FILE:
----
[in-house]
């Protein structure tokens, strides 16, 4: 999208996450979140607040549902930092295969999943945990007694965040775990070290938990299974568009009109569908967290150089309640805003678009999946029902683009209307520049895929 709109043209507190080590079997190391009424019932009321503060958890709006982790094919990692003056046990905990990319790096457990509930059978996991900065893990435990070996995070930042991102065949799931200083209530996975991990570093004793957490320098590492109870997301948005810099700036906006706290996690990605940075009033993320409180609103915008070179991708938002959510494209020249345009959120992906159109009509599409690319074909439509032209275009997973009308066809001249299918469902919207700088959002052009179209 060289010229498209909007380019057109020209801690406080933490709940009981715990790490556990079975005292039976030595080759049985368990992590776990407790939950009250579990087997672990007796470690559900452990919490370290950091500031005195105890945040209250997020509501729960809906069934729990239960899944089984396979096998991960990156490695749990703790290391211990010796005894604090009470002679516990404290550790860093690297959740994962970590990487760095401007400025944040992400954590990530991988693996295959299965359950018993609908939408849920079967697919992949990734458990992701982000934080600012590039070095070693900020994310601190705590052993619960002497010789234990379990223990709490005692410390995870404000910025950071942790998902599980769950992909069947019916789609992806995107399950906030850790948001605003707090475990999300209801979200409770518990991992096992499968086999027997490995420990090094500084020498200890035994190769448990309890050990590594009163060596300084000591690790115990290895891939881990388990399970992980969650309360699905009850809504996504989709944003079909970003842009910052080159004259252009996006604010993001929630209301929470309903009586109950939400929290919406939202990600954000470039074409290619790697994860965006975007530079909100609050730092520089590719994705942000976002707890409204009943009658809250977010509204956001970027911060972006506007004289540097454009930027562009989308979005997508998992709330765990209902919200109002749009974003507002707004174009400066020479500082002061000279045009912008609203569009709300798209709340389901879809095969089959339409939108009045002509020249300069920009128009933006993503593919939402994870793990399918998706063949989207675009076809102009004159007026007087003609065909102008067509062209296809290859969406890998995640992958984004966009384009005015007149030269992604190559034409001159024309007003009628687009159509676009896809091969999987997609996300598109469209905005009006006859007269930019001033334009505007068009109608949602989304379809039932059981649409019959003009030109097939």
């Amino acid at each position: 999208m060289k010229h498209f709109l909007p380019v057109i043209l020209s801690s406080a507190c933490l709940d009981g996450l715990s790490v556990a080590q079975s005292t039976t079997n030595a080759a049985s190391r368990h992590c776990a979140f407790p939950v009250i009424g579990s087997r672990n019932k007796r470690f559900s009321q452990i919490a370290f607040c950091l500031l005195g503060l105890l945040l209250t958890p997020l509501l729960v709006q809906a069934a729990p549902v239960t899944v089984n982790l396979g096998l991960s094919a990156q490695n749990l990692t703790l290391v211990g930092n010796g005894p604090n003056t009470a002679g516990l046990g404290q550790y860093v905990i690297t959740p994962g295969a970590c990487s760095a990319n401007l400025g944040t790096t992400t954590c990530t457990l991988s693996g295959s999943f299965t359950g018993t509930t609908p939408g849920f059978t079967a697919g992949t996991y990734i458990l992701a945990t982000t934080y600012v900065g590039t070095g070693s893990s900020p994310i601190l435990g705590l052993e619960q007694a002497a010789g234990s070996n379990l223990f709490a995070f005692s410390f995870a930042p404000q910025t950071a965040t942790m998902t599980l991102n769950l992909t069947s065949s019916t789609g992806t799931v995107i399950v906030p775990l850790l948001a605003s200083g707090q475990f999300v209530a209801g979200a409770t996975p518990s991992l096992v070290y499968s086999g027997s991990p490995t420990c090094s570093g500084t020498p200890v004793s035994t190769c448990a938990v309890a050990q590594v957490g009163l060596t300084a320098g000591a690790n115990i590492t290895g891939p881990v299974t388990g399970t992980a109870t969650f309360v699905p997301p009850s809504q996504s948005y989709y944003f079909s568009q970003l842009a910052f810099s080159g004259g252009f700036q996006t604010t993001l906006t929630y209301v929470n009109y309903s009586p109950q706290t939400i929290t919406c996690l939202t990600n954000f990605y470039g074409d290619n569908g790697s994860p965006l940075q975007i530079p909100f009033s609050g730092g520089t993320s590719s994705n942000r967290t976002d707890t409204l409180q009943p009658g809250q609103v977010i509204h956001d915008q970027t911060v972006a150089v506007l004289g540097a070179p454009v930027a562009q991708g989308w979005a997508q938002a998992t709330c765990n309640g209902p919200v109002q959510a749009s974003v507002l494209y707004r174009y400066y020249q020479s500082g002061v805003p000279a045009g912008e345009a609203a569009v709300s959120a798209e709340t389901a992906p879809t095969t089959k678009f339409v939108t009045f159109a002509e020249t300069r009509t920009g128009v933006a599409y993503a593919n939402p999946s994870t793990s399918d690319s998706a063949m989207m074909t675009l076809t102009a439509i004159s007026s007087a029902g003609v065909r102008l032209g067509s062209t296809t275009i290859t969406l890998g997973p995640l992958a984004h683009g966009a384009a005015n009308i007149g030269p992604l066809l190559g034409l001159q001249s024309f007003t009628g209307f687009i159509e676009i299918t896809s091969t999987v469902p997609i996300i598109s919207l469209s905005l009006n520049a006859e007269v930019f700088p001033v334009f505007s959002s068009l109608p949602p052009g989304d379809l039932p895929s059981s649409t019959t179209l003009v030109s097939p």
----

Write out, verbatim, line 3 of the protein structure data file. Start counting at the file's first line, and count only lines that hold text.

């Amino acid at each position: 999208m060289k010229h498209f709109l909007p380019v057109i043209l020209s801690s406080a507190c933490l709940d009981g996450l715990s790490v556990a080590q079975s005292t039976t079997n030595a080759a049985s190391r368990h992590c776990a979140f407790p939950v009250i009424g579990s087997r672990n019932k007796r470690f559900s009321q452990i919490a370290f607040c950091l500031l005195g503060l105890l945040l209250t958890p997020l509501l729960v709006q809906a069934a729990p549902v239960t899944v089984n982790l396979g096998l991960s094919a990156q490695n749990l990692t703790l290391v211990g930092n010796g005894p604090n003056t009470a002679g516990l046990g404290q550790y860093v905990i690297t959740p994962g295969a970590c990487s760095a990319n401007l400025g944040t790096t992400t954590c990530t457990l991988s693996g295959s999943f299965t359950g018993t509930t609908p939408g849920f059978t079967a697919g992949t996991y990734i458990l992701a945990t982000t934080y600012v900065g590039t070095g070693s893990s900020p994310i601190l435990g705590l052993e619960q007694a002497a010789g234990s070996n379990l223990f709490a995070f005692s410390f995870a930042p404000q910025t950071a965040t942790m998902t599980l991102n769950l992909t069947s065949s019916t789609g992806t799931v995107i399950v906030p775990l850790l948001a605003s200083g707090q475990f999300v209530a209801g979200a409770t996975p518990s991992l096992v070290y499968s086999g027997s991990p490995t420990c090094s570093g500084t020498p200890v004793s035994t190769c448990a938990v309890a050990q590594v957490g009163l060596t300084a320098g000591a690790n115990i590492t290895g891939p881990v299974t388990g399970t992980a109870t969650f309360v699905p997301p009850s809504q996504s948005y989709y944003f079909s568009q970003l842009a910052f810099s080159g004259g252009f700036q996006t604010t993001l906006t929630y209301v929470n009109y309903s009586p109950q706290t939400i929290t919406c996690l939202t990600n954000f990605y470039g074409d290619n569908g790697s994860p965006l940075q975007i530079p909100f009033s609050g730092g520089t993320s590719s994705n942000r967290t976002d707890t409204l409180q009943p009658g809250q609103v977010i509204h956001d915008q970027t911060v972006a150089v506007l004289g540097a070179p454009v930027a562009q991708g989308w979005a997508q938002a998992t709330c765990n309640g209902p919200v109002q959510a749009s974003v507002l494209y707004r174009y400066y020249q020479s500082g002061v805003p000279a045009g912008e345009a609203a569009v709300s959120a798209e709340t389901a992906p879809t095969t089959k678009f339409v939108t009045f159109a002509e020249t300069r009509t920009g128009v933006a599409y993503a593919n939402p999946s994870t793990s399918d690319s998706a063949m989207m074909t675009l076809t102009a439509i004159s007026s007087a029902g003609v065909r102008l032209g067509s062209t296809t275009i290859t969406l890998g997973p995640l992958a984004h683009g966009a384009a005015n009308i007149g030269p992604l066809l190559g034409l001159q001249s024309f007003t009628g209307f687009i159509e676009i299918t896809s091969t999987v469902p997609i996300i598109s919207l469209s905005l009006n520049a006859e007269v930019f700088p001033v334009f505007s959002s068009l109608p949602p052009g989304d379809l039932p895929s059981s649409t019959t179209l003009v030109s097939p």